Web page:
Category: Literary Fiction Reviews

A review of 125 Rus by Ana Efimenko

If you’re a Dostoevskian existentialist, an armchair philosopher, or just interested in international indie writing, 125 Rus is for you. Just don’t forget yourself reading it!

A review of Black Rabbit by Angus Gaunt

There are multiple ways to read Black Rabbit, and the reader is invited to take part in the meaning making in a way that is very open. You can imagine Maurice’s arc in multiple ways. However you choose to interpret it, Black Rabbit is a terrific read, full of unpredictable twists, well-drawn characters and an unforgettable narrative.

A review of The Shaman of Turtle Valley by Clifford Garstang

Reading Garstang’s The Shaman of Turtle Valley brought to mind two very different novels. Ill Will by Dan Chaon for the way it dissects American violence DNA. And The Border of Paradise by Esme Weijun Wang for exploring the cost of when a decent but oblivious American man brings back an Asian wife and settles down in a non-Urban environment. But Garstang’s net is cast wider with an eye to tie domestic issues with foreign policy.

A review of Stories from Bondi by Libby Sommer

Sommer has the ability to create believable characters and place them in real life situations, whether these situations are arranged or occur by chance. The ‘unusual’ sometimes is found in this writer’s narrative, like when she describes different types of Glutei Maximi, for those unacquainted with Latin this mean simply ‘bums’.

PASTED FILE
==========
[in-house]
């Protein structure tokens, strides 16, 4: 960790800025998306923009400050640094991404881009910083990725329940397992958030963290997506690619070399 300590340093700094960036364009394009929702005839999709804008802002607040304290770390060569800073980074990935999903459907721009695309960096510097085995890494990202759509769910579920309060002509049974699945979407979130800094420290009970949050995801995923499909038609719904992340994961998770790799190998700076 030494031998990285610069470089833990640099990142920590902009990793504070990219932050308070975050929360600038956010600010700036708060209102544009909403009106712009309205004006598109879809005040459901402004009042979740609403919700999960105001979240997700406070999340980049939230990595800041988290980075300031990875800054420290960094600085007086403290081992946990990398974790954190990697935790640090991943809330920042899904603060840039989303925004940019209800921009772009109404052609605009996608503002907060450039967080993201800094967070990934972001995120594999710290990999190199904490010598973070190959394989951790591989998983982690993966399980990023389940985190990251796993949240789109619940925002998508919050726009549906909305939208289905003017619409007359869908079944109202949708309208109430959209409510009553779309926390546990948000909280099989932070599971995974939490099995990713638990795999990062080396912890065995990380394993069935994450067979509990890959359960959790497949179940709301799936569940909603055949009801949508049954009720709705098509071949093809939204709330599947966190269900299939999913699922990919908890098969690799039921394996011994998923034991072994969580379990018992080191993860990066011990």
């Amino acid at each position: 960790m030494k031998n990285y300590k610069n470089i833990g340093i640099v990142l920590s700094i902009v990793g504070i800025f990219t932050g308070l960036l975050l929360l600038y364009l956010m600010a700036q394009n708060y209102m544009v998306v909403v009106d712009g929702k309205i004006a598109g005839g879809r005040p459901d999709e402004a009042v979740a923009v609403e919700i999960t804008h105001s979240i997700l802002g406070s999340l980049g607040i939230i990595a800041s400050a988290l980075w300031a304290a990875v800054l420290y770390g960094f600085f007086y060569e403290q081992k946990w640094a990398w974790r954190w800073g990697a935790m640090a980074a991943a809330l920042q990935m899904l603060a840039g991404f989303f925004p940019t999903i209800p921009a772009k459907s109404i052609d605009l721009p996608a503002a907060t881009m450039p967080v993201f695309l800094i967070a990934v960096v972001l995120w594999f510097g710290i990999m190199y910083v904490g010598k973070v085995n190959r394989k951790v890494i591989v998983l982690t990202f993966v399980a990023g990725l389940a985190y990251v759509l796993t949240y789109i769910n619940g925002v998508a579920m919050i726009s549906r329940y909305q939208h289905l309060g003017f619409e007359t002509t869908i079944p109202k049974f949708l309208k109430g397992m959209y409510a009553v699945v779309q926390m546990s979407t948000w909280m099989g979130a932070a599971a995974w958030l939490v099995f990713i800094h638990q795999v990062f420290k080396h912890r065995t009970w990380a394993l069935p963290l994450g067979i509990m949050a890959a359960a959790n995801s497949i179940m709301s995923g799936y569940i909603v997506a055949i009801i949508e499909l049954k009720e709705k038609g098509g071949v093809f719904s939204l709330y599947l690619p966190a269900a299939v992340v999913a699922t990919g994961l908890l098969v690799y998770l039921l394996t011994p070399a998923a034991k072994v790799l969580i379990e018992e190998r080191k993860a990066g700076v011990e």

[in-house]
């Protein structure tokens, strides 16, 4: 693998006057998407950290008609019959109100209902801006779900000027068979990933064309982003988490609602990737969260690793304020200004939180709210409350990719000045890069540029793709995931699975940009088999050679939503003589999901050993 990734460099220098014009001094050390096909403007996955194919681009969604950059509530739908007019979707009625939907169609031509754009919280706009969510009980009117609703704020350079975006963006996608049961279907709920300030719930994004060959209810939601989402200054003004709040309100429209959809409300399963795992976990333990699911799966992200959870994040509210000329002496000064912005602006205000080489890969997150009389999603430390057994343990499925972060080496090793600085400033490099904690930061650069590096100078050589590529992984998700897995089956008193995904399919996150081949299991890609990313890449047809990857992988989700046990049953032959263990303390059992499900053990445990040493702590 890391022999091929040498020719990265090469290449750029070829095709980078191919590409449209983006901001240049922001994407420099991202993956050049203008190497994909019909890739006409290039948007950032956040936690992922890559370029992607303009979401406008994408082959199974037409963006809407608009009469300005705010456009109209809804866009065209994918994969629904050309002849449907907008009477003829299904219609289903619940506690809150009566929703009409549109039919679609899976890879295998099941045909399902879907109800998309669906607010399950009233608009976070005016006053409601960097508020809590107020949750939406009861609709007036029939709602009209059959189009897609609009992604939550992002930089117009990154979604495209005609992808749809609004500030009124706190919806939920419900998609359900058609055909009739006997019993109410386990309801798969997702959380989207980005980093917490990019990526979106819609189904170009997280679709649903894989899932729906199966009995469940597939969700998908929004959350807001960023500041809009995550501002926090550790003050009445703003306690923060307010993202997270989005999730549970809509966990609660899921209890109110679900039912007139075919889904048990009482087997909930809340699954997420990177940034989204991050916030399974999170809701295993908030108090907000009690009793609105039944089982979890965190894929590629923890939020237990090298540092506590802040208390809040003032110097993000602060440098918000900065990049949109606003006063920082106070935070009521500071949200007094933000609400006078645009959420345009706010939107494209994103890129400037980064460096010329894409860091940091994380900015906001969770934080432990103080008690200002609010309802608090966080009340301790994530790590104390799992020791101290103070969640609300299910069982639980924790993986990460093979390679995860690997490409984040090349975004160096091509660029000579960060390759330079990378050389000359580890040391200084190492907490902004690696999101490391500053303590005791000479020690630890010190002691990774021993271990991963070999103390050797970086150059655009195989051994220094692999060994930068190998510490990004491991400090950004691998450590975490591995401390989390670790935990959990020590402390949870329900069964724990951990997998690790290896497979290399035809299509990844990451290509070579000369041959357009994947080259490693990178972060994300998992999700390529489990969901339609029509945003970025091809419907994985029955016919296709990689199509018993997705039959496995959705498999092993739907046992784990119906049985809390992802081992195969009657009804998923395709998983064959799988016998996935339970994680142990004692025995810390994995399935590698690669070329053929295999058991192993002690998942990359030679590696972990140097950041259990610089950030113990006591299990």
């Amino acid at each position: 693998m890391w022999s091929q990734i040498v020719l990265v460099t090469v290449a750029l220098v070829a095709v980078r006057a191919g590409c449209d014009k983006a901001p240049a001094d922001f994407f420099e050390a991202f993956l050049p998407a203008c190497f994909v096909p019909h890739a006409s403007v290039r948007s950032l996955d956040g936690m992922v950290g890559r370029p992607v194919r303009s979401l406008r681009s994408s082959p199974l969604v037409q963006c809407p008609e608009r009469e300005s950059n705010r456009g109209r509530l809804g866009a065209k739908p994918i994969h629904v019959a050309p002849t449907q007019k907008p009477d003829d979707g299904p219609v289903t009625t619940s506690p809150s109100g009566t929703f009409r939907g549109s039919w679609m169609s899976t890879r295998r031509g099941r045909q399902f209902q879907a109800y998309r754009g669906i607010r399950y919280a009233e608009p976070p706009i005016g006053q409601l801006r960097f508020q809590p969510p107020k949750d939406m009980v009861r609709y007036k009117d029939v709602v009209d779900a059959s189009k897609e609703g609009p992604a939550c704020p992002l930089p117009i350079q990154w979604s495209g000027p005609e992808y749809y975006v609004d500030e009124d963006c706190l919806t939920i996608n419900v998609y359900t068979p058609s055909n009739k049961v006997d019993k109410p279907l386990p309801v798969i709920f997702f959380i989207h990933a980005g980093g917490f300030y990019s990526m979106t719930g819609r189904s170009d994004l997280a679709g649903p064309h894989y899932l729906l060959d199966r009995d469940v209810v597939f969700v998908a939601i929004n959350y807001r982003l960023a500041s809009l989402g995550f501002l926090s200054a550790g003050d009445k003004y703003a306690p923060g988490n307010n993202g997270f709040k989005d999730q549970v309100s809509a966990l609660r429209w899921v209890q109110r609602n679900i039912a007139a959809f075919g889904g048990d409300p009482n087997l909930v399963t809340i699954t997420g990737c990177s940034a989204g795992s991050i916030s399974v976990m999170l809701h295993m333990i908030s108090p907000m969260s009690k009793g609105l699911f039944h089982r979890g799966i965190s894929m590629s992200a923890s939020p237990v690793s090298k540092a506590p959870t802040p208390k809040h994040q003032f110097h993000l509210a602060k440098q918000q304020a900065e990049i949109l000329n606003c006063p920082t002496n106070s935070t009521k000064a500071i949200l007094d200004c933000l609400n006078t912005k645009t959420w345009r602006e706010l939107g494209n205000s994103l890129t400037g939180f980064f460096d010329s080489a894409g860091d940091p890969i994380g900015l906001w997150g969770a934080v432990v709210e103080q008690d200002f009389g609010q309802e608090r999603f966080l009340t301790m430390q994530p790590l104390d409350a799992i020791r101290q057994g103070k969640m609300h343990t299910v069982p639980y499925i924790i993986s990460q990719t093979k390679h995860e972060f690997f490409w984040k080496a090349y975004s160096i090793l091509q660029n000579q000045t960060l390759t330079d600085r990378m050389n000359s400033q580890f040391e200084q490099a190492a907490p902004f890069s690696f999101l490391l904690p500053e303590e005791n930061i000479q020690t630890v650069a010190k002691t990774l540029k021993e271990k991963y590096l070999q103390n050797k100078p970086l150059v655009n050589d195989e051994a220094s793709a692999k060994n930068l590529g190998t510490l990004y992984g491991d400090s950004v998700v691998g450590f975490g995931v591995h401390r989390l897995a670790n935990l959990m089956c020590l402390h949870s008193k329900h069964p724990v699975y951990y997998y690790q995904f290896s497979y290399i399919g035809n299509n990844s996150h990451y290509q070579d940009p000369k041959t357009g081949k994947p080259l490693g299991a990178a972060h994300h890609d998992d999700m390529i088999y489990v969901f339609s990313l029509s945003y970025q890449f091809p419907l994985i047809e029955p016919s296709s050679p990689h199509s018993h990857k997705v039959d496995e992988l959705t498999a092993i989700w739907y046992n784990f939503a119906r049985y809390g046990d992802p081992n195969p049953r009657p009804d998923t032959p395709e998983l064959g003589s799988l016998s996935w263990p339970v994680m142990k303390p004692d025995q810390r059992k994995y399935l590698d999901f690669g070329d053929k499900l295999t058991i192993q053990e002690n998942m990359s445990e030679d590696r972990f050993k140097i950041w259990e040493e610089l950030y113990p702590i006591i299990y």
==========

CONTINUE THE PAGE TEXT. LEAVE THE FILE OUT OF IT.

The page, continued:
An interview with Richard Thomas

Author, editor, and teacher Richard Thomas talks about writing through difficult situations, about the value of MFA programs and teaching writing, about accurately representing diversity in his work as an editor, about writing across genres, and elevating genres like horror, advise to writers who might be afraid to show others their work, and lots more.

Remembering Cats Eye

Margaret Atwood’s Cat’s Eye was shortlisted for the Booker prize in 1989. I haven’t read The Remains of the Day, the book that won, but it doesn’t matter. Cat’s Eye was robbed. Every sentence in the novel’s 498 pages serves the whole beating heart of it. No word is superfluous. Each one is a mini portal, transporting us and the main character, Elaine, back into memories without warning, exactly as Atwood intended.

An interview with John Reed

Associate Professor of Writing Across Media and author of A Drama in Time: The New School Century talks about his new book, The New School and its history, about moving fluidly between genres, what teaching has opened up, his new work in progress, and lots more.

A review of Born Slippy by Tom Lutz

The action moves at a pulse quickening pace, our hero’s journey peppered with witty asides and lively character driven observations. Frank has a special talent for describing rooms from a connoisseur contractor’s POV. It helps that Lutz did some carpentry in his younger days.